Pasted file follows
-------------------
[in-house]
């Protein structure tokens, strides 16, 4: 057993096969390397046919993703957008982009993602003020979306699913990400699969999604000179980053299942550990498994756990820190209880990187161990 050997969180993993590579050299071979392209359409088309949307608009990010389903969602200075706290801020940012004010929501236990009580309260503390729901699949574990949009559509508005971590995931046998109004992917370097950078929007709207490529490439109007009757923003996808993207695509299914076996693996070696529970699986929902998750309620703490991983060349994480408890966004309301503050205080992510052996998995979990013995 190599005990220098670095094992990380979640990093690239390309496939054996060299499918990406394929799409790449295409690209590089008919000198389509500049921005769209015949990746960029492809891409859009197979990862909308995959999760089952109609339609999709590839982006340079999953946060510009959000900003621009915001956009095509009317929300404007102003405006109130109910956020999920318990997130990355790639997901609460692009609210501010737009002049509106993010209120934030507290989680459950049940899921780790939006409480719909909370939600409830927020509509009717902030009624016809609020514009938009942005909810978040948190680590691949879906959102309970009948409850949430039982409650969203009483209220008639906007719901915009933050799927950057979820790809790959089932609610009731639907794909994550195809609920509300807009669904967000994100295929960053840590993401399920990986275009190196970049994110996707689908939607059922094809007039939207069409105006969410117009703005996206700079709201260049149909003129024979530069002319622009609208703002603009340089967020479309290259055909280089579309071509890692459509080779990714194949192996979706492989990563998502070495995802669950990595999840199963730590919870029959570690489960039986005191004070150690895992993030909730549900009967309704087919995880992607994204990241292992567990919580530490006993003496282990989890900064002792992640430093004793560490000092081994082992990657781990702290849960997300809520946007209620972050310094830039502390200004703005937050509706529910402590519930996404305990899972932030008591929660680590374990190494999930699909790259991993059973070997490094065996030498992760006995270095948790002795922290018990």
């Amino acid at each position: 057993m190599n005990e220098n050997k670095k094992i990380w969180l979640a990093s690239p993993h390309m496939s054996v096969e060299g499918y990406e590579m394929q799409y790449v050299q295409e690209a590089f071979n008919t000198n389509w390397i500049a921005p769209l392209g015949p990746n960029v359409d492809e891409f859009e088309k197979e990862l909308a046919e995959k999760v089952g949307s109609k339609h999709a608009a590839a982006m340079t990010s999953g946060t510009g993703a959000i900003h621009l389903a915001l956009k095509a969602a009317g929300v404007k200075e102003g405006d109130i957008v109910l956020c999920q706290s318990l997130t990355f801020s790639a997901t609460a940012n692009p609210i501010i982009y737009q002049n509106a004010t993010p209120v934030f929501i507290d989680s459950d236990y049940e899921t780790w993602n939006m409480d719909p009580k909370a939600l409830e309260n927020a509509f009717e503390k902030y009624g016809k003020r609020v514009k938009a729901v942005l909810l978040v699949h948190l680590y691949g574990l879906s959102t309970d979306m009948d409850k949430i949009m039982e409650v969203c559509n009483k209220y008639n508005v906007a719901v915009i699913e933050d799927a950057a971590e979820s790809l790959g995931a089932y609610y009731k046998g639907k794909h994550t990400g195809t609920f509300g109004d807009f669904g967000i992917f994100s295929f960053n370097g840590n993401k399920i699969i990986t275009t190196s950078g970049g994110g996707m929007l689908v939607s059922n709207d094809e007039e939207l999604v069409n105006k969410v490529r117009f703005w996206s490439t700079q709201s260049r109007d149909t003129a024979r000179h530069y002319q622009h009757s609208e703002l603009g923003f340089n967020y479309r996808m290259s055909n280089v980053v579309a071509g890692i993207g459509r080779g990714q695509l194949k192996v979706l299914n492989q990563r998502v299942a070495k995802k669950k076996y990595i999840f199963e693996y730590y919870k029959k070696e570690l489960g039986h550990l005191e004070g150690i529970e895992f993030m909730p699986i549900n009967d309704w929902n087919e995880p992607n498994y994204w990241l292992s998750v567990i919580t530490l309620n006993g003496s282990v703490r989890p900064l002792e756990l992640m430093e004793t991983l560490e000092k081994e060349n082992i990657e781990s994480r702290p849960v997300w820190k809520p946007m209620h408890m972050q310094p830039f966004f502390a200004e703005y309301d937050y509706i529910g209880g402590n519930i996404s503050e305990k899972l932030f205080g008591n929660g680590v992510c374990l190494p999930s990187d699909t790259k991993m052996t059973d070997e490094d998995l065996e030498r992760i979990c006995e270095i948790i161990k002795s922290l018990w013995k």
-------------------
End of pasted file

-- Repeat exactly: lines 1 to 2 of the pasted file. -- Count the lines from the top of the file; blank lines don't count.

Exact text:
[in-house]
């Protein structure tokens, strides 16, 4: 057993096969390397046919993703957008982009993602003020979306699913990400699969999604000179980053299942550990498994756990820190209880990187161990 050997969180993993590579050299071979392209359409088309949307608009990010389903969602200075706290801020940012004010929501236990009580309260503390729901699949574990949009559509508005971590995931046998109004992917370097950078929007709207490529490439109007009757923003996808993207695509299914076996693996070696529970699986929902998750309620703490991983060349994480408890966004309301503050205080992510052996998995979990013995 190599005990220098670095094992990380979640990093690239390309496939054996060299499918990406394929799409790449295409690209590089008919000198389509500049921005769209015949990746960029492809891409859009197979990862909308995959999760089952109609339609999709590839982006340079999953946060510009959000900003621009915001956009095509009317929300404007102003405006109130109910956020999920318990997130990355790639997901609460692009609210501010737009002049509106993010209120934030507290989680459950049940899921780790939006409480719909909370939600409830927020509509009717902030009624016809609020514009938009942005909810978040948190680590691949879906959102309970009948409850949430039982409650969203009483209220008639906007719901915009933050799927950057979820790809790959089932609610009731639907794909994550195809609920509300807009669904967000994100295929960053840590993401399920990986275009190196970049994110996707689908939607059922094809007039939207069409105006969410117009703005996206700079709201260049149909003129024979530069002319622009609208703002603009340089967020479309290259055909280089579309071509890692459509080779990714194949192996979706492989990563998502070495995802669950990595999840199963730590919870029959570690489960039986005191004070150690895992993030909730549900009967309704087919995880992607994204990241292992567990919580530490006993003496282990989890900064002792992640430093004793560490000092081994082992990657781990702290849960997300809520946007209620972050310094830039502390200004703005937050509706529910402590519930996404305990899972932030008591929660680590374990190494999930699909790259991993059973070997490094065996030498992760006995270095948790002795922290018990």